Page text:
CMU MEMS Laboratory Publication Abstract


in Ph.D. Thesis, April 2003, Carnegie Mellon University, Pittsburgh, PA.
Modeling and Simulation of Non-idealities in a Z-axis CMOS-MEMS Gyroscope
S. V. Iyer
MEMS gyroscopes have proved to be extremely difficult to manufacture reliably. The MEMS gyroscope is required to sense picometer-scale displacements, making it sensitive to spurious vibrations and other coupling mechanisms. This thesis aims to quantitatively capture, through models and simulations, the sensitivity of a MEMS gyroscope to manufacturing variations in the widths of suspension beams and gaps between fingers in electrostatic actuation and capacitive sensing combs. The gyroscope considered in this thesis is manufactured in a CMOS-MEMS process. The suspended MEMS structures are composed of the multi-layer stack of interconnect metals and dielectrics in a CMOS process. The effect of misalignment between the metal layers in the suspended microstructures is also modeled in the gyroscope. A number of fundamental issues related to the modeling and simulation of MEMS gyroscopes are addressed. Models in elastic and electrostatic domains are developed. Numerical tools such as finite element analysis or boundary element analysis are used for model verification. Behavioral simulation is used throughout this thesis to analyze the gyroscope and system-level design issues.

The elastic modeling effort is primarily aimed at a thorough understanding of crossaxis coupling in micromechanical springs and at multi-dimensional curvature in the multilayer suspended structures in the CMOS-MEMS process. Cross-axis stiffness constants are derived for basic spring topologies such as crab-leg, u-spring and serpentine springs. Techniques to reduce, and even completely eliminate, elastic cross-axis coupling are discussed. In the electrostatic domain, a methodology which combines analytical equations with numerically obtained data is developed to model CMOS-MEMS combs. Particular attention is paid in this methodology to make the resultant behavioral model energy conserving. Convergence problems found in behavioral simulations of gyroscopes lead to a detailed comparison of different Analog Hardware Description Language (AHDL) model implementation of mechanical second-order systems, such as the resonating structure in a gyroscope. AHDL model implementation guidelines for improved convergence in behavioral simulations are deduced from the comparisons.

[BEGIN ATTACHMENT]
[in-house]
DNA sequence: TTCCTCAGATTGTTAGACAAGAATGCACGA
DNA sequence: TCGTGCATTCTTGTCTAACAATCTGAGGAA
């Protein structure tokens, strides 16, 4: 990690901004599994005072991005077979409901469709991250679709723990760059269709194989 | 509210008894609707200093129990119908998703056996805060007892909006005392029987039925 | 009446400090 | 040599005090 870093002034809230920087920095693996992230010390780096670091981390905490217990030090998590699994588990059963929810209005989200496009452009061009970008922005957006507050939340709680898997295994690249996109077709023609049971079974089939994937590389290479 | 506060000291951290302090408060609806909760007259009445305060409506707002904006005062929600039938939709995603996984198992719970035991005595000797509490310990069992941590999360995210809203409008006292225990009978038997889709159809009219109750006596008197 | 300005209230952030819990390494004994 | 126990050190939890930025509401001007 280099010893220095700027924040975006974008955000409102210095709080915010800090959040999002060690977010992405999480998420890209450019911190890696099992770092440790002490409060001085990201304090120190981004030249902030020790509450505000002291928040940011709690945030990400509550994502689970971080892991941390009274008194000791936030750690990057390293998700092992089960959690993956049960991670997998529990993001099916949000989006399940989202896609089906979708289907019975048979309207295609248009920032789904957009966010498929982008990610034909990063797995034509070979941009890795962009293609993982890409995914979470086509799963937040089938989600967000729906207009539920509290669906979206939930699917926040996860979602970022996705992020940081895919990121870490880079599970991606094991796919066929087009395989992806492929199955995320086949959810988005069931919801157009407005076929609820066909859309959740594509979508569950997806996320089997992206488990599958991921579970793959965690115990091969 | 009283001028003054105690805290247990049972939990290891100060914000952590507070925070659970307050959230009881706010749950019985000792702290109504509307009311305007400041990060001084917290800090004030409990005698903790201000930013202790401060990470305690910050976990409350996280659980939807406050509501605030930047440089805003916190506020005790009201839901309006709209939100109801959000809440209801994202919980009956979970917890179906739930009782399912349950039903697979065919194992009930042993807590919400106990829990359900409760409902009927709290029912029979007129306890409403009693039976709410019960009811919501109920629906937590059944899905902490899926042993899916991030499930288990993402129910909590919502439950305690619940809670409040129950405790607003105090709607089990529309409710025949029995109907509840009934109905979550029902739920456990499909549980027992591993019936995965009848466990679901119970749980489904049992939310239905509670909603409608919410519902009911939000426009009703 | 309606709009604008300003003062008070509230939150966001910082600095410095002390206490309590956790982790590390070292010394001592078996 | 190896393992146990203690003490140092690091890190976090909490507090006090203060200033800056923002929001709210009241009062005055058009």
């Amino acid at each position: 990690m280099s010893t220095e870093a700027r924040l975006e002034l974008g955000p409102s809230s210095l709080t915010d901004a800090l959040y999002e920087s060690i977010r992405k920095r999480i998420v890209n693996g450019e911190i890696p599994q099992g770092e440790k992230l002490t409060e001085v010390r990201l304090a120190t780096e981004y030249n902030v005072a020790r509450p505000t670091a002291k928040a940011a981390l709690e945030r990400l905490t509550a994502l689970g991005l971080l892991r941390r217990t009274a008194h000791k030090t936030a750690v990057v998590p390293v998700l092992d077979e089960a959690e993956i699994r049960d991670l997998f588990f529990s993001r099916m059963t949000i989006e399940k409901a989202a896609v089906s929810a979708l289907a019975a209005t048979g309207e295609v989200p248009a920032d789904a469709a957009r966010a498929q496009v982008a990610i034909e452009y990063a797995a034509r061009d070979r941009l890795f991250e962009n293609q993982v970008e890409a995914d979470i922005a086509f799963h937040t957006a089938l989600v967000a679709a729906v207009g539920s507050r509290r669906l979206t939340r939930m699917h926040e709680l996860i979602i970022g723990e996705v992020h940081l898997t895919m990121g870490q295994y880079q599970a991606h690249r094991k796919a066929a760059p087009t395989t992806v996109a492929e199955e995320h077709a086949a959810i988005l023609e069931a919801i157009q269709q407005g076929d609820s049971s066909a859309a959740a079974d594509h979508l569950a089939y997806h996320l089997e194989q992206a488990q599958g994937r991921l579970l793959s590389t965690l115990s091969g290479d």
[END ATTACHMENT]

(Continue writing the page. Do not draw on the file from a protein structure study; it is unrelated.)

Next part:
Using the elastic and electrostatic models as the basis, analytical equations relating gyroscope non-idealities: the Zero Rate Output, acceleration and acceleration-squared sensitivity and cross-axis sensitivity to manufacturing effects are derived. The equations are compared with results of behavioral simulation. Monte Carlo simulations using the behavioral models are run in order to verify the trends predicted by the analytical equations. The analysis and simulations result in several insights into gyroscope non-idealities and design pointers to reduce them.
© 2003 Carnegie Mellon University, Department of Electrical and Computer Engineering.
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